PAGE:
After understanding where bugs are reported in R (Bugzilla) or in other projects (GitHub/GitLab/R-Forge), a great way to contribute is reviewing bug reports.
Around the clock, new bug reports are being submitted on Bugzilla or the bug trackers (for instance, GitHub issues) of R packages and existing bug reports are being updated. Every bug report needs to be reviewed to make sure various things are in proper order. You can help with this process of reviewing bugs.
Base R uses Bugzilla for issue tracking. In order to report bugs, as well as fixes, you will first need to create an account on Bugzilla. After having successfully logged in to Bugzilla, you are good to go.
An image of the existing home page of Bugzilla is shared below:
On the home page of Bugzilla, there are various buttons and links. There are four square buttons called as:
File a bug: You will have to log in to Bugzilla to file a bug using this button
Search: When you click this button you will get a page with ‘Simple Search’ and ‘Advanced Search’ options. Either of the search options could be used depending on what you are looking for.
Log In: Provide the appropriate email address and password here to log in to Bugzilla.
Documentation: Provides a user guide for R's Bugzilla.
Several useful shortcuts are available from the landing page:
A quick search bar is available on the home page where you can enter a bug number to search or some search terms.
There is also a section for Common Queries on the home page which includes links to bugs reported and changed in the last 24 hours and last 7 days.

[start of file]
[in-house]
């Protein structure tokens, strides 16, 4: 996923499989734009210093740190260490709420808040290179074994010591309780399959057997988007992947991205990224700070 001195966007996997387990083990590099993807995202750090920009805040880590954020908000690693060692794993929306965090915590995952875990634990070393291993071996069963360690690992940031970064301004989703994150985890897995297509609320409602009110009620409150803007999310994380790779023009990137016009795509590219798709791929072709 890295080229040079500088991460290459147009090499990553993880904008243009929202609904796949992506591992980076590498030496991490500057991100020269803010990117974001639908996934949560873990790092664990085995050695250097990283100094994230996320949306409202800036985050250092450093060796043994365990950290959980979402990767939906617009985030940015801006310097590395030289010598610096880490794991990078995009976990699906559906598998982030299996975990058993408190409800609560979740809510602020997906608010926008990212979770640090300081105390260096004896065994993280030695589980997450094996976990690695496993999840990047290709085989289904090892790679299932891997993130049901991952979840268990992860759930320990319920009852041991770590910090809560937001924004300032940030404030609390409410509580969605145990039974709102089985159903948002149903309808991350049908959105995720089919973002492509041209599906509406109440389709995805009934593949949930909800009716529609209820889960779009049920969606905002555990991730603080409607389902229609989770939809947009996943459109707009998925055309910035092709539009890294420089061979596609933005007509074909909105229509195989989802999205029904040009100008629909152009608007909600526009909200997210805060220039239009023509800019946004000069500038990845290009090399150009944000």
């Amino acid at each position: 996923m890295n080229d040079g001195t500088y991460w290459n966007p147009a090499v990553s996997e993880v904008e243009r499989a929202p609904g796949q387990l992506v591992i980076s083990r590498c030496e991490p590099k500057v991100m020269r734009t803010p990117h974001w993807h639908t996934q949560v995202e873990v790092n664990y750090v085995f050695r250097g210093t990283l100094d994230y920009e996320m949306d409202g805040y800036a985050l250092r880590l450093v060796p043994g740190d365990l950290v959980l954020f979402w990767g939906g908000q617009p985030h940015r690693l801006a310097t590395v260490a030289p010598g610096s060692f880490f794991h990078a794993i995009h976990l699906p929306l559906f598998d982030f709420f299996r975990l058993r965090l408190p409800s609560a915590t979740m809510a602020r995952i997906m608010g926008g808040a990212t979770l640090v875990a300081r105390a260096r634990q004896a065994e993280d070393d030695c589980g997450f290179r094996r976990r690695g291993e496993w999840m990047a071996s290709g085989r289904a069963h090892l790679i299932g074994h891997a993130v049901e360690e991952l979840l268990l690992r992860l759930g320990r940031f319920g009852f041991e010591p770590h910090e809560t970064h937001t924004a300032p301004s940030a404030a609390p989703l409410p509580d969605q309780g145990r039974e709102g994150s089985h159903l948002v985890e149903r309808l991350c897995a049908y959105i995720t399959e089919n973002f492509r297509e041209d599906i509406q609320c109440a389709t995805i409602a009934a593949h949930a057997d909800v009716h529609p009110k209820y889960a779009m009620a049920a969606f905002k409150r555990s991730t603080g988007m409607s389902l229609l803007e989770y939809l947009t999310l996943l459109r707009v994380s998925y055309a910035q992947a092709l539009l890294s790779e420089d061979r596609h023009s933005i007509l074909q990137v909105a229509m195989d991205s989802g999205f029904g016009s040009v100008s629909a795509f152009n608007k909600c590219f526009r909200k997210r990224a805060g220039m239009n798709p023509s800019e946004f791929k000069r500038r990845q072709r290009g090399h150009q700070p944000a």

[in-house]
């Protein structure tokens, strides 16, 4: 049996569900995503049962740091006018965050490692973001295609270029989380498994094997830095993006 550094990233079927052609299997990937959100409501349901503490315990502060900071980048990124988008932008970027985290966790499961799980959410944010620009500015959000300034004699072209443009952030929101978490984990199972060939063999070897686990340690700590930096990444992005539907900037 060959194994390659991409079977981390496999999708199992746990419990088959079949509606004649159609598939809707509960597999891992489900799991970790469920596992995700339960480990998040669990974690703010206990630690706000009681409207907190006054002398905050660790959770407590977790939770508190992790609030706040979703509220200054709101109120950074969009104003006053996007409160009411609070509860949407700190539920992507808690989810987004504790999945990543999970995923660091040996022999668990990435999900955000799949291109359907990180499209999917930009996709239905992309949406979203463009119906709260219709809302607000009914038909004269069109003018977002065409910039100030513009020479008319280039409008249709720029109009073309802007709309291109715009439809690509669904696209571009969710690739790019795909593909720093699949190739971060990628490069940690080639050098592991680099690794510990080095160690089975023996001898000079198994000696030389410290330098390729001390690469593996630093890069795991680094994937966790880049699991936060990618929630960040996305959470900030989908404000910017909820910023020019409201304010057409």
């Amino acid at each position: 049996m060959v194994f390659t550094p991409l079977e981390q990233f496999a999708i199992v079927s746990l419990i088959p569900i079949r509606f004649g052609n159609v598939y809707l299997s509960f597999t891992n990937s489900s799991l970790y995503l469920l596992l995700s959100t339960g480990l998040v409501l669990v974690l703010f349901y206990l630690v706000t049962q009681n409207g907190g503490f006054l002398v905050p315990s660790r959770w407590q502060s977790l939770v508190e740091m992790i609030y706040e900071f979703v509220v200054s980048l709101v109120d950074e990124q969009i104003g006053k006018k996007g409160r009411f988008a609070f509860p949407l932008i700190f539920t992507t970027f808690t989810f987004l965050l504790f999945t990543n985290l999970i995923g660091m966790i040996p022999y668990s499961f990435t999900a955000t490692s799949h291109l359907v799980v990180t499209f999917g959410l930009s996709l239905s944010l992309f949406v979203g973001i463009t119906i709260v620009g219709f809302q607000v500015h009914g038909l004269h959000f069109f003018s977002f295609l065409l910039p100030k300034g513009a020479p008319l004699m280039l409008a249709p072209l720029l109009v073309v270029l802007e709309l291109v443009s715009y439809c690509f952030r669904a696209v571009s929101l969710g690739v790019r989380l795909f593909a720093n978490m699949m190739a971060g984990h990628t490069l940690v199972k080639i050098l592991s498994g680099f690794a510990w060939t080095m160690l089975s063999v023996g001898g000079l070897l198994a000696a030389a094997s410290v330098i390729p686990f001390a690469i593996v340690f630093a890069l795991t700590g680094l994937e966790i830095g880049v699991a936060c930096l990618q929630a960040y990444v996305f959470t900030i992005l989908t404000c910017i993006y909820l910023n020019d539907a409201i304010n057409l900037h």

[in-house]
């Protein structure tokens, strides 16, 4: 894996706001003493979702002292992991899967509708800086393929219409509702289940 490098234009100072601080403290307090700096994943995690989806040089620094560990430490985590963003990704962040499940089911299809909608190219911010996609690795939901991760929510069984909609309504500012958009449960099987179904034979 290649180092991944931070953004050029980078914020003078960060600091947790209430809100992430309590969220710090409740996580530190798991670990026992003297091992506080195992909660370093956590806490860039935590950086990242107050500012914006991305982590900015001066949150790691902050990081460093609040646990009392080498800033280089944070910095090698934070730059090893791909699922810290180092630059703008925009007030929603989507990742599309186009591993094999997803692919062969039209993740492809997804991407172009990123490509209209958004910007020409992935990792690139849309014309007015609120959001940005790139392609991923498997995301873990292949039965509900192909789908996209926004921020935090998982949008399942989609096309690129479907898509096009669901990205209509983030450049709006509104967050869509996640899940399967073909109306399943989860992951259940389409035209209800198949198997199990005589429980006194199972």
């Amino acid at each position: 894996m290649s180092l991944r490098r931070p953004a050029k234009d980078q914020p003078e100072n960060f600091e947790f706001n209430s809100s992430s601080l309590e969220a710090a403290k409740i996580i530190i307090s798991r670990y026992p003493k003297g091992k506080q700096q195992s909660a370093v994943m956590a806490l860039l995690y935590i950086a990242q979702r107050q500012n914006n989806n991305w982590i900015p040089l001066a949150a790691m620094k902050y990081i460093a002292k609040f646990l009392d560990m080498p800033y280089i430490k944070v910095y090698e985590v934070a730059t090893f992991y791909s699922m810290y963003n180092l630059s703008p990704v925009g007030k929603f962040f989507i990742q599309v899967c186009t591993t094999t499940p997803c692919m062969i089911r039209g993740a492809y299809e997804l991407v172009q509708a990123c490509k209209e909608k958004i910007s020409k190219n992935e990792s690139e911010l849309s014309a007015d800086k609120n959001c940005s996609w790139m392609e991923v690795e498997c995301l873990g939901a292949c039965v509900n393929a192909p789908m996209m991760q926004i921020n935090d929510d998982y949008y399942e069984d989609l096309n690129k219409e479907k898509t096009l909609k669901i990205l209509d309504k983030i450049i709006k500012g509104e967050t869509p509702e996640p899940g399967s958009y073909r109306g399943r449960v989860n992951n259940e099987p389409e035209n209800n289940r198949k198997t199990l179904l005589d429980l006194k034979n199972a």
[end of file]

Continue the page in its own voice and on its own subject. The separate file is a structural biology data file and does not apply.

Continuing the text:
If you want to review bug reports on Bugzilla, you are required to have a Bugzilla account. To get a Bugzilla account send an e-mail to
email@example.com from the address you want to use as your Bugzilla login. Briefly explain why you want a Bugzilla account and a volunteer will add you to R’s Bugzilla members. More details on how you can review a bug report are available on this blog
A good bug report is the one which:
Explains clearly how to reproduce the bug.
Includes the version of R, the machine architecture, and the operating system platform on which the bug occurred.
Relevant details should be a part of a good bug report. You can help with the following tasks once you have some R programming experience:
Reproducing the bug: If you see a bug report which does not clearly explain how to reproduce it, you can try reproducing the bug and eventually make things easier for the core developer(s) and/or package maintainer(s).
Checking different binary builds: Check whether the bug occurs on a different binary build of R. It is helpful to know whether the bug is affecting:
r-releasebinary builds of R.
Writing a unit test: If the bug report lacks a unit test that should be a part of R’s test suite, then you can help with providing it.
These helpful tasks allow the Core developers and/ or maintainers to classify a bug report properly, so that the bug can be handled in a timely fashion.
You may search old bug reports or issues that could be closed. Old bug reports may no longer be valid or may include a patch that is ready to be committed, but no one has had the time to review and commit.
You might also want to search for issues in topics in which you have a working knowledge. When on Bugzilla you can use the advanced search to find specific topics. Bug reports are by default public on Bugzilla (unless the defaults are changed to avoid security vulnerability).
If you would like to see how bugs are reviewed on Bugzilla, here is an example where an old bug report is being reviewed. It is tested to see if it was still an issue and a few ways are proposed to resolve the issue.
There is a
#bug-reporting channel on the R Contributors slack where you can share your bug report(s) for review/feedback before submitting to Bugzilla. This can help with checking that it really is a bug, that you have included the important information and excluded redundant information.